There is probably no greater tradition in Chicago theatre than the Goodman’s annual production of A Christmas Carol, which has been produced every year since 1978 (although 2020’s pandemic production was audio-only). It not only officially ushers in the Christmas season for those fortunate Chicagoans who get to see it, but it is an annual reminder of just how amazing theatre can be. Its impressive performances and utterly spectacular production values transport a Chicago audience in 2021 back to 19th Century London…and show us that, though the specifics of time and technology may have dramatically (pardon the pun) changed, the universal themes of Dickens’ classic tale of redemption are as timeless as ever.
This first post-pandemic production of the show feels like a revelation. I’ve seen the Goodman’s production numerous times since the 80s, the latest being in 2018, and the passion and creativity that director Jessica Thebus has brought to this latest incarnation manages to seep into every scene and every character. (Even veteran Larry Yando, playing Scrooge for the 14th time, finds nuances here that I’ve never noticed before.) From the opening moments, when we see a man warming himself over a small fire before the warmth attracts another, and another, and then dozens as he begins to tell his fellow travelers the story we are seeing, this production feels more personal, more spontaneous, than even past productions have. This is true more in the transitional scenes, where Thebus has much room to play, than in the fully developed scenes that don’t change much from year to year. Even in these, though, there are moments of discovery, as during the scene between young Ebenezer and his joyful sister Fan in which we see through Yando’s subtle reactions how her loss affected Scrooge. Later on, when he stares at a larger-than-life portrait of her at his niece’s Christmas gathering, we can practically see his heart melting. The pain he exhibits reminds us that the main reason he has not attended this gathering before is the fact that he holds Frida (Fred in the original) responsible for his sister’s death in childbirth…which in turn leads to another callback as he very tentatively, almost fearfully, approaches her house in the conclusion.
As you can see in the gender-swapping of Scrooge’s niece, first done here in 2017, this show is not afraid to mess around with that kind of tradition either. The Goodman’s A Christmas Carol has long been known as a touchstone in the world of non-traditional casting, and Thebus manages to extend that legacy with, among other things, a female Fezziwig (who, in a gentle coda, is revealed to be in a lesbian relationship), as well as maintaining another recent tradition, a glorious female Ghost of Christmas Present, now played by Bethany Thomas. And don’t think that the director will fail to make use of Thomas’s powerful singing voice! In fact, there seems to be more singing here than ever, though that could just be a failure of my memory. Still, Thebus knows how much can be revealed in a snippet of song and doesn’t hold back. (And watch out, by the way, for the demon children Ignorance and Want, who crawl out from under Present’s robes in her final moments: with their herky-jerky movements and thousand-mile stares, they are the scariest versions of these characters I’ve ever seen. No wonder they unnerve Scrooge so much.)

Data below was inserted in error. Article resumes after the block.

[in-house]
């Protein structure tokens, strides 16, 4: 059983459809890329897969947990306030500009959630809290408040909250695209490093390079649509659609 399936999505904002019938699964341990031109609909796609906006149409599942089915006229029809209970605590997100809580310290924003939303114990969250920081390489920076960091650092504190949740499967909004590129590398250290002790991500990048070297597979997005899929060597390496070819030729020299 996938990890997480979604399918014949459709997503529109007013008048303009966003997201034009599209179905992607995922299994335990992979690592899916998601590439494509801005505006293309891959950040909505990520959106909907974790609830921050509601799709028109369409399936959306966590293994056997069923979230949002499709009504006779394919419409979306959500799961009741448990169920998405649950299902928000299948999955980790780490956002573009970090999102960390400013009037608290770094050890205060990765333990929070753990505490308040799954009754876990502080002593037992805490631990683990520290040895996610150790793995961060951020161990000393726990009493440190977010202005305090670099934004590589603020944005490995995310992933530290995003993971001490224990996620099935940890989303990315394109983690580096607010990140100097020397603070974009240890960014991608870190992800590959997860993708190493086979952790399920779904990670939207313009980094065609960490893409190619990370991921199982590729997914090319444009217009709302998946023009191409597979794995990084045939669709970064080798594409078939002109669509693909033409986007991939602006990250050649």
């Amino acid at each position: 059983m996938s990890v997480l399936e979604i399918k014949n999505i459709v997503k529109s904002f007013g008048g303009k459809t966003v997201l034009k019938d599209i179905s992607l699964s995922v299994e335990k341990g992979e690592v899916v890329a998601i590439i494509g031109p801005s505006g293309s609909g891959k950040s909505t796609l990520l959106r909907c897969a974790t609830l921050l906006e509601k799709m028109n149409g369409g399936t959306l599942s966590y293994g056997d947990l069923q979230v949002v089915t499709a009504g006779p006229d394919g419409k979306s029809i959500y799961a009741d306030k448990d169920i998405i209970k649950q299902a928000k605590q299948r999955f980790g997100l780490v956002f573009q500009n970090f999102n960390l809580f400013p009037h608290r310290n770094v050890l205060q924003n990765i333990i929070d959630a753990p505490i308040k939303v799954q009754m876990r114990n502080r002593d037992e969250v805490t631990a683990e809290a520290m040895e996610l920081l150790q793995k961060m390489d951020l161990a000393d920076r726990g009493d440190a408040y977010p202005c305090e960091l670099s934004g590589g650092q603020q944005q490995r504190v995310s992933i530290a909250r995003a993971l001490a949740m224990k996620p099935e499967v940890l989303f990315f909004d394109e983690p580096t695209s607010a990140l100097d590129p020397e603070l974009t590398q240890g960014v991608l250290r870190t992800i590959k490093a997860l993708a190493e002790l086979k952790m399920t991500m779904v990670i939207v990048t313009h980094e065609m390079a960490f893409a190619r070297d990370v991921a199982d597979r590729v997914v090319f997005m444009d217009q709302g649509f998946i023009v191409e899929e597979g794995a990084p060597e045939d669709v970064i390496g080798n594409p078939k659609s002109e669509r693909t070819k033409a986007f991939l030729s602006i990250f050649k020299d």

The Ghost of Christmas Past, played here by Lucky Stiff, continues to be a kind of ethereal creature who flies over the set like Peter Pan, leading Scrooge on the beginning of his journey. Yando has such fun with this!) Stiff’s Ghost is a kind of angelic overseer (as opposed to the manic pixie played by Molly Brennan in the past), giving a kind of gentility and even gravitas to the role. (I must give a nod at this moment to Costume Designer Heidi Sue McMath, whose reconception of both Ghosts’ costumes is perfect, as is the plague mask—so appropriate now after 2020!—on the Ghost of Christmas Yet-to-Come.)
Speaking of that final Spirit, the scene has never made it more clear that what terrifies Scrooge is not seeing his death, but knowing that he can’t change anything. When he desperately asks why the huge, silent Ghost would show him these things if he is beyond hope, there is a small moment harkening back to Kareem Bandealy’s powerful performance as the ghost of Marley when it is easy to believe that Scrooge is truly unsure of his own fate. His pure giddy joy on Christmas morning when he realizes that he can still change things will bring tears to your eyes as easily as his witnessing the vision of Tiny Tim’s death (though obviously for different reasons).
There is a reason that this story, more than any other save that of the Christ-child himself, has come to symbolize the season of Christmas, and it has nothing to do with soaring, two-story sets, gorgeous dancing, sudden scares, and wonderful lighting effects (though they are all here, to be sure, and very impressive indeed). It is that feeling of being “a child again” reflected in the newly converted Scrooge as well as all of the actual children onstage on whose faces we see the purity of what Christmas ought to be. And it is lovely that Dickens portrays this feeling not with hyperactive gift-opening but through the giving of gifts and love to one another. God bless us, every one, indeed.
A Christmas Carol is now playing at the Goodman Theatre through Dec. 31.